This is an appeal from a judgment for plaintiffs, based upon a stipulation entered into by the parties.
The complaint, filed September 13, 1961, alleged that Frank J. Elwess and his minor son, Frank C. Elwess, plaintiffs-appellees, entered into an oral agreement of partnership with defendant-appellant Royal Elwess, to engage in the truck hauling business and divide the profits and losses equally between plaintiffs and defendant; that the parties did engage in a general trucking business; that plaintiffs demanded and were refused an accounting and examination of the books of the partnership; that demand for plaintiffs’ share of the profits was made and refused; and that plaintiffs are in fear of a wasting of the partnership assets. The prayer for relief requested an affirmance of the partnership agreement, an accounting, dissolution of the partnership, sale of the assets, payment of the liabilities, and division of any surplus. An immediate temporary restraining order, preventing the *402wasting of the partnership assets, was also requested.
On October 17, 1961, a stipulation was filed by the parties, which provided that defendant would transfer title to plaintiffs to a 1957 Mack tractor truck, presently mortgaged to Universal C.I.T. Credit Corporation for five months, and a 1947 Fruehauf semi-trailer, and other assorted equipment, defendant retaining a lien upon the tractor and trailer. Plaintiffs agreed to pay defendant $4,679.65 at set monthly installments; make all monthly payments due to Universal C.I.T. Credit Corporation; keep fire, theft, liability and comprehensive insurance upon the vehicles in question; and that the case between the parties be dismissed by plaintiffs.
Thereafter, on October 17, 1961, an order dismissing the case was filed. On March 2, 1962, plaintiffs filed a motion requesting that the cause be reopened on the ground that the case had previously been dismissed without court approval of the stipulation of the parties, and that plaintiffs desired the court’s approval in order to enforce the stipulation through proper legal proceedings. In response, defendant contended that the matter had been dismissed on plaintiffs’ motion more than sixty days previous thereto and that the court had lost jurisdiction.
• On April 6, 1962, an order was filed reciting:
“ * * * the parties having stipulated that this cause be reopened, that the Stipulation and Agreement entered into by the parties on the 16th day of October, 1961, and filed in this cause be approved and that the Court retain jurisdiction in this matter.”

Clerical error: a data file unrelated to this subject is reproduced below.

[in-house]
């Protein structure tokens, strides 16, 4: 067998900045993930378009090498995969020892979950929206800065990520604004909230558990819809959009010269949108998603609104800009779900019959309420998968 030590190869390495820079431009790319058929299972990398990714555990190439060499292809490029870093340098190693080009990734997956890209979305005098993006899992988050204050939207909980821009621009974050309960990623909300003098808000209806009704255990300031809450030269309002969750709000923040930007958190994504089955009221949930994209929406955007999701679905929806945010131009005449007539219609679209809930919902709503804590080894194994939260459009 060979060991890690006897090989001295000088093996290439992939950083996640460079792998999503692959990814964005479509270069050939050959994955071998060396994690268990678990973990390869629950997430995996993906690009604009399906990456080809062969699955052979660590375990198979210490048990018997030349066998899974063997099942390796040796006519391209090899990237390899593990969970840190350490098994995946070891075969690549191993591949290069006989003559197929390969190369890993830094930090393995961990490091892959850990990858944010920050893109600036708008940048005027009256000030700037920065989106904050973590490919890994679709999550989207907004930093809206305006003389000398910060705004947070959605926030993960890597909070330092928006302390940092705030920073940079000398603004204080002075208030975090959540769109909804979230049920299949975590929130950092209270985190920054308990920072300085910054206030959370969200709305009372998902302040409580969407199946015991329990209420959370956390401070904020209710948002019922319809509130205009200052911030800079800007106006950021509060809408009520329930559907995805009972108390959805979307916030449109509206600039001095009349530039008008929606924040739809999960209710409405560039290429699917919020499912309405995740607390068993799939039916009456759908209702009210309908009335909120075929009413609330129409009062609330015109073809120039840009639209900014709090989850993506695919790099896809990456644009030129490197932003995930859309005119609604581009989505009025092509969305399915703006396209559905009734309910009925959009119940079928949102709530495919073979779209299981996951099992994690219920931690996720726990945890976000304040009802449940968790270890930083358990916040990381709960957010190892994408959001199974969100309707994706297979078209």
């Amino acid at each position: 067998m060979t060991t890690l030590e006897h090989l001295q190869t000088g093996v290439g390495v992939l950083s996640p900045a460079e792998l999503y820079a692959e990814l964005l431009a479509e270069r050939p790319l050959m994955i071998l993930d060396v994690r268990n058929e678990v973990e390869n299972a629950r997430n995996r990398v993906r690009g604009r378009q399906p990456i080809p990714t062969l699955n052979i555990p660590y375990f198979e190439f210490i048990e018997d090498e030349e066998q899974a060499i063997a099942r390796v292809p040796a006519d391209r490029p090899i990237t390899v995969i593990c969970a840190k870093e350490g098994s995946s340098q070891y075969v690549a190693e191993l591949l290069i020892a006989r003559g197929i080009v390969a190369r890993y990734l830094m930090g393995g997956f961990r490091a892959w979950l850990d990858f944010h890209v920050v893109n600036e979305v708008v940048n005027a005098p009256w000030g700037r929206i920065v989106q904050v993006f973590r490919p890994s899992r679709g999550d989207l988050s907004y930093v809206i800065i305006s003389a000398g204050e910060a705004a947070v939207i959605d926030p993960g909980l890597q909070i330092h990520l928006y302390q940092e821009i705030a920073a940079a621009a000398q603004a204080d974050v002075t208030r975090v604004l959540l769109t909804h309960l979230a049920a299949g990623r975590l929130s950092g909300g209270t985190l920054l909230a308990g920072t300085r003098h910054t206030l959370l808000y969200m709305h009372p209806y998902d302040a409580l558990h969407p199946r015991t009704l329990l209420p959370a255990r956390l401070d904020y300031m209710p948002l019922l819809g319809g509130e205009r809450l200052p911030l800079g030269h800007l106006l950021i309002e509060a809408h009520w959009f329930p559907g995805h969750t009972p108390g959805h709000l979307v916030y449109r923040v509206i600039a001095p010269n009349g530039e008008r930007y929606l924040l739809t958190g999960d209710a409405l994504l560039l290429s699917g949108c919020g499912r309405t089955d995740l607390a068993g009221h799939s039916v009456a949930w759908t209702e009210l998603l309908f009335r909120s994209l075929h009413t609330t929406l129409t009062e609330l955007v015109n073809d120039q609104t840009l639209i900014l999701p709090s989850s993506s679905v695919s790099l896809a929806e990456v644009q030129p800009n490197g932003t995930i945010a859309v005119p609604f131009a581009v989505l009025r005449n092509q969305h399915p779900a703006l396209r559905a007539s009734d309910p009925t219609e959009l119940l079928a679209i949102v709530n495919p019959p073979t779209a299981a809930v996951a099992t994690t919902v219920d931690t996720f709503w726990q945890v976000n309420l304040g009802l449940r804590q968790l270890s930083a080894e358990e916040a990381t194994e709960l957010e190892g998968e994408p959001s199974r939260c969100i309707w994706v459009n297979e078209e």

It was ordered'that the stipulation be confirmed and that the court retain jurisdiction of the cause for enforcement of any orders entered in connection therewith.
Plaintiffs subsequently filed a petition requesting compliance with the stipulation; defendant responded; and the court, after a hearing on the merits, entered judgment ordering compliance with the stipulation. It is from this judgment that this appeal is brought.
In his first point, appellant contends : “The Court erred in issuing an Order to Show Cause why the above case should not be reopened, which said order was filed March 2, 1962, and the Court erred in setting aside the former dismissal, in approving a stipulation, and in ordering that the Court retain jurisdiction of this cause for the enforcement of this order or other orders that may be issued herewith, which said order was filed on April 6, 1962.”
As a basis for this contention, appellants cite § 21-9-1, N.M.S.A., 1953 Comp., the pertinent portion of which provides:
*403“ * * * Final judgments and decrees, entered by district courts in all cases tried pursuant to the provisions of this section shall remain under the control of such courts for a period of thirty  days after the entry thereof, and for such further time as may be necessary to enable the court to pass upon and dispose of any motion which may have been filed within such period, directed against such judgment; *